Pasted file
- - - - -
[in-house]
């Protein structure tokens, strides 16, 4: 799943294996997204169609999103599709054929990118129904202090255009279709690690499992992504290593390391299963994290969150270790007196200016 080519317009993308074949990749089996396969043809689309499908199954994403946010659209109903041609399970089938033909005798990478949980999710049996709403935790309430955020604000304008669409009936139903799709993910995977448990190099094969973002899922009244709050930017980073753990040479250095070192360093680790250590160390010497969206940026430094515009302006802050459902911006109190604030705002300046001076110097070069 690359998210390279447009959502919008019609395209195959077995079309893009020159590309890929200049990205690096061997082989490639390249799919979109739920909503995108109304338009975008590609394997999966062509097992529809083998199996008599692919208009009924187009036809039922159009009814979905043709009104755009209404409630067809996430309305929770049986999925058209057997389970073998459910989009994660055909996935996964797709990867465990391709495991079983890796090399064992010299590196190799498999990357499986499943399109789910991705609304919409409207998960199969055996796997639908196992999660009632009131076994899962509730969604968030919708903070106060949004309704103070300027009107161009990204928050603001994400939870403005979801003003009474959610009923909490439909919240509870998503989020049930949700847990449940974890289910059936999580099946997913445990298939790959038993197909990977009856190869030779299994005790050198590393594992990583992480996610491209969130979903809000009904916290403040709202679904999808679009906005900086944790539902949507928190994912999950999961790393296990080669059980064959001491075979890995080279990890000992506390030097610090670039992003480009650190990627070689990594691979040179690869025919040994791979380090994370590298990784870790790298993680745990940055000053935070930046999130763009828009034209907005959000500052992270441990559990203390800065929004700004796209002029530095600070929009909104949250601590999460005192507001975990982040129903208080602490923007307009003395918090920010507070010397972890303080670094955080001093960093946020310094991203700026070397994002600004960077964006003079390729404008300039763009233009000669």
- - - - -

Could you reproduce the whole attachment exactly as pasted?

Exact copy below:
[in-house]
């Protein structure tokens, strides 16, 4: 799943294996997204169609999103599709054929990118129904202090255009279709690690499992992504290593390391299963994290969150270790007196200016 080519317009993308074949990749089996396969043809689309499908199954994403946010659209109903041609399970089938033909005798990478949980999710049996709403935790309430955020604000304008669409009936139903799709993910995977448990190099094969973002899922009244709050930017980073753990040479250095070192360093680790250590160390010497969206940026430094515009302006802050459902911006109190604030705002300046001076110097070069 690359998210390279447009959502919008019609395209195959077995079309893009020159590309890929200049990205690096061997082989490639390249799919979109739920909503995108109304338009975008590609394997999966062509097992529809083998199996008599692919208009009924187009036809039922159009009814979905043709009104755009209404409630067809996430309305929770049986999925058209057997389970073998459910989009994660055909996935996964797709990867465990391709495991079983890796090399064992010299590196190799498999990357499986499943399109789910991705609304919409409207998960199969055996796997639908196992999660009632009131076994899962509730969604968030919708903070106060949004309704103070300027009107161009990204928050603001994400939870403005979801003003009474959610009923909490439909919240509870998503989020049930949700847990449940974890289910059936999580099946997913445990298939790959038993197909990977009856190869030779299994005790050198590393594992990583992480996610491209969130979903809000009904916290403040709202679904999808679009906005900086944790539902949507928190994912999950999961790393296990080669059980064959001491075979890995080279990890000992506390030097610090670039992003480009650190990627070689990594691979040179690869025919040994791979380090994370590298990784870790790298993680745990940055000053935070930046999130763009828009034209907005959000500052992270441990559990203390800065929004700004796209002029530095600070929009909104949250601590999460005192507001975990982040129903208080602490923007307009003395918090920010507070010397972890303080670094955080001093960093946020310094991203700026070397994002600004960077964006003079390729404008300039763009233009000669």